Let’s go in reverse order and see if headway can be made. First, let’s look at created, impersonal, material objects. Things like chemical elements, e.g. the element Fe, or perhaps their aggregates, e.g. a mountain vista, oceans, or maybe the whole planet would be possible candidates. Certainly aggregates of chemical elements can be impressive. Even the Psalmist proclaims that the “The heavens declare the Glory of God” and “the skies proclaim the work of His hands.” Or, viewed more reductively, “Quantum gravitational fields and massive balls of hot plasma” and “the scattering of molecule-sized particles up to 50 km above the earth’s surface” declare the Glory of God. But, if there is no God, are they sufficiently capable of meeting our need for worship?
As pleasing to the senses as these aggregates of impersonal, material objects may be, and, as much as they have been seen as objects of worship in the past, especially by the like of the 19th-century Romantic thinkers, it seems they cannot fulfill many of the expectations we would want fulfilled in an object worthy of worship.
First, while we may be able to communicate about impersonal, natural objects, perhaps even praise them for their beauty, it seems that they cannot communicate to us in any objective way, i.e. the heavens do not “literally” speak to us. Nor can we communicate to them directly. We cannot tell atoms or their aggregates, in a way that they comprehend, that we think they are great, or beautiful, or neat-o. We do not think that impersonal objects can do the action of comprehension in the relative manner necessary to respond to us. Not only does it seem that impersonal, natural objects cannot receive our communications, neither does it seem that they can appreciate our communication about them. As non-agentive beings it is hard to say that they have any capacity to communicate relationally or intentionally to us as individual subjects.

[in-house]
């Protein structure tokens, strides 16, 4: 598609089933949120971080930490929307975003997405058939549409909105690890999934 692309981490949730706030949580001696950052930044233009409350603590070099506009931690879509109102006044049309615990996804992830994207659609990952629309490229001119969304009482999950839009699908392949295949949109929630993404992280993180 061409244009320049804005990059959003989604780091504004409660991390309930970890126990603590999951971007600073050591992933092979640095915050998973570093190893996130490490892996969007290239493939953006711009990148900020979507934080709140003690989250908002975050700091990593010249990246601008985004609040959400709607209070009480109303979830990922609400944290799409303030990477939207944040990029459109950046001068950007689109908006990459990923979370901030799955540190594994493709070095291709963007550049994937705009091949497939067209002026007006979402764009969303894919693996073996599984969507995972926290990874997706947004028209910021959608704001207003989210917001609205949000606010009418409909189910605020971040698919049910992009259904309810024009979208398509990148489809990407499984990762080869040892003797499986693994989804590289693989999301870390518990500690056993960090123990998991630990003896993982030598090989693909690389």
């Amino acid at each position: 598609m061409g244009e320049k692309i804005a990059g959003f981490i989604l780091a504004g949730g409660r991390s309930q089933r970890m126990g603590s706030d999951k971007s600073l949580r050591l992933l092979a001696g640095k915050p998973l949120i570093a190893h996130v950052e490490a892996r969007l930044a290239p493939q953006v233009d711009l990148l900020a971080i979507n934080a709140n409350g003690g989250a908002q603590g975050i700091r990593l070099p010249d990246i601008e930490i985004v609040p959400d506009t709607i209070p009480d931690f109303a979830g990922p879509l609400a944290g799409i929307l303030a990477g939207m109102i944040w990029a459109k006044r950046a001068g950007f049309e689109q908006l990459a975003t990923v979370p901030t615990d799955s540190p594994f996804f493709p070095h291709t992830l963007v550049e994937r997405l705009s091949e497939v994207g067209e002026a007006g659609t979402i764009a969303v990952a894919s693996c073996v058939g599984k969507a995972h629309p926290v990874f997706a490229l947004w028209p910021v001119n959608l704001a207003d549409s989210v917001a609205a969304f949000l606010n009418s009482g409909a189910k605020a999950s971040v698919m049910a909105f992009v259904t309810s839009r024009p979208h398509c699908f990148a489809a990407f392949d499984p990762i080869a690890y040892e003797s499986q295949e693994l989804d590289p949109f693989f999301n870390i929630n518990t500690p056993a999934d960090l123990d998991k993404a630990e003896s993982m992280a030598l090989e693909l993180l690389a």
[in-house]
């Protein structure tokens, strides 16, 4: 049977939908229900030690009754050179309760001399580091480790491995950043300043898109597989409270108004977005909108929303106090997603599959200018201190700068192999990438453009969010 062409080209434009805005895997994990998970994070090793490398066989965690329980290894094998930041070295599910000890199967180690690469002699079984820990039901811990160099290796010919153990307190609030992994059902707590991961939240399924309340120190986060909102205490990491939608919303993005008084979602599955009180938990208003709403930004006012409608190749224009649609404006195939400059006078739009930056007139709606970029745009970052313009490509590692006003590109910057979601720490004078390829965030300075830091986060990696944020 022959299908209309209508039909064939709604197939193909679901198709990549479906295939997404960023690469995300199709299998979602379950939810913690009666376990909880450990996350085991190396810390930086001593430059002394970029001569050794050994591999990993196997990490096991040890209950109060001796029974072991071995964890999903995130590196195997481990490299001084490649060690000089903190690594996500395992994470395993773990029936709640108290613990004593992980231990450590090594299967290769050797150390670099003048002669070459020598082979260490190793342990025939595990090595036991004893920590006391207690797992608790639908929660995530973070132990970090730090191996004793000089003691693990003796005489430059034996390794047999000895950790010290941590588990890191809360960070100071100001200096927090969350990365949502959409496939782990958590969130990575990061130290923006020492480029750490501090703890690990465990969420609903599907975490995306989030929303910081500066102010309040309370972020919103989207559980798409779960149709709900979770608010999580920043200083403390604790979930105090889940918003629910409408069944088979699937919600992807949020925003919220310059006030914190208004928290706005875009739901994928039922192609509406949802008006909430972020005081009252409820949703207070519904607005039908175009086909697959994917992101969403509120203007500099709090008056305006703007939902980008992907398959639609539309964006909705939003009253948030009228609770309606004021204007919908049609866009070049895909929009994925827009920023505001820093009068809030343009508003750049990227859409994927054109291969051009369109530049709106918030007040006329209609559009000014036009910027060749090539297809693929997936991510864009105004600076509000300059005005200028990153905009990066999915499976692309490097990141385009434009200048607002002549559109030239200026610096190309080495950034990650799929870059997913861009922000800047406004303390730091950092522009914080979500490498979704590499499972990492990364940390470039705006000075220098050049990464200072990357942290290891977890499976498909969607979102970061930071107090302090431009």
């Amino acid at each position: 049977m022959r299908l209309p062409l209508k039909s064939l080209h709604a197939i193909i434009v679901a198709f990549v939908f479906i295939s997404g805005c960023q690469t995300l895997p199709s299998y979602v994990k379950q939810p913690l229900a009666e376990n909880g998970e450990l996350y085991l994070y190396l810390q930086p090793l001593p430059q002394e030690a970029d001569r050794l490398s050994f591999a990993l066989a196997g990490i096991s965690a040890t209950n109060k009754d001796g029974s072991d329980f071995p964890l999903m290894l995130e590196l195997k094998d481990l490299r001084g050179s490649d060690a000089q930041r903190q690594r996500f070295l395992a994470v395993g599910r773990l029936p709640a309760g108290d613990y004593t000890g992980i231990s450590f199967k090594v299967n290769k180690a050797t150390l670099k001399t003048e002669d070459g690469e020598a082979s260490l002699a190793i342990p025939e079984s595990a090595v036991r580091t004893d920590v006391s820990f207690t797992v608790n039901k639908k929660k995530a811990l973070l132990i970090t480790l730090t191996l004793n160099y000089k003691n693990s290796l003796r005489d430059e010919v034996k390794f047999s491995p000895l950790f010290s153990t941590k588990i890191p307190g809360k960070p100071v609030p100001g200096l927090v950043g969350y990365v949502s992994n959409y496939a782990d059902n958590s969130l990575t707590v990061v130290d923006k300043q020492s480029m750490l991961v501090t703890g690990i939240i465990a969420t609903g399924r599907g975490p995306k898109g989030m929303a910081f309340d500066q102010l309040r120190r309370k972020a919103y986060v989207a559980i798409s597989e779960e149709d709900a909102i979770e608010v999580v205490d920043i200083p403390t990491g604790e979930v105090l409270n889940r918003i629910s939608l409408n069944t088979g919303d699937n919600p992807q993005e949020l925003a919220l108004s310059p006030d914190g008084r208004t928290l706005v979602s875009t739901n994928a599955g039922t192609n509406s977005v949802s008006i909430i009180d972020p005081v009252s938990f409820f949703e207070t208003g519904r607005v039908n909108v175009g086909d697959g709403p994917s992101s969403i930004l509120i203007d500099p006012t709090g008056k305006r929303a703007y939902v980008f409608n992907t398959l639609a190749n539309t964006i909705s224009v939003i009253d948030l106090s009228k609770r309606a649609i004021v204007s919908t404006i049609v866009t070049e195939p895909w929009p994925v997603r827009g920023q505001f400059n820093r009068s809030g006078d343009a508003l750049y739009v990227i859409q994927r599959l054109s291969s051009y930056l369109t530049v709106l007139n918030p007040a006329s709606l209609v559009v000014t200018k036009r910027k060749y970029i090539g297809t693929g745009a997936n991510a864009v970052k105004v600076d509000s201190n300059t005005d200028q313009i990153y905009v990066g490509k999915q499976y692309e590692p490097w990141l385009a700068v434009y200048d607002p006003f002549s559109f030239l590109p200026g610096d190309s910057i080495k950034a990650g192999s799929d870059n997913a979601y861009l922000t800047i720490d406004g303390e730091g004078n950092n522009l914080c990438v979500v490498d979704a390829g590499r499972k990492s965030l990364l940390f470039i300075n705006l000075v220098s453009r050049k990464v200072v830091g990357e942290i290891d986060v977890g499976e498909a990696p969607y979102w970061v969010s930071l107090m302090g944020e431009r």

Second, it also seems unlikely that a riverbed or a redwood can get to know us: know our thoughts, our emotions, or our personal histories. They cannot question or query us, nor can they make normative judgments about our behavior or offer advice concerning it. As impersonal beings they have no inner life to speak of and no capacity to interact with our inner lives, even if they indirectly evoke thoughts and feelings in us.
Most of all, while natural aggregates might provide certain useful things for us (nourishment, shelter, aesthetic inspiration, etc.), we recognize that they are clearly limited in their power and capacity to produce, provide, or create. We experience them as contingent things and infer rather naturally that neither did they make themselves, nor could they change anything about themselves apart from an external force or agent operating upon them. A molecule of water cannot choose to become a molecule of methane just as a spruce cannot decide to become an oak.
Thus, in the realms of both knowledge (both propositional and relational) and power, natural aggregates or their constituents, ultimately seem unworthy of our worship, even if they might be rightly considered beautiful and in some sense praiseworthy.
- 1for an academic discussion on the nature of abstract objects see here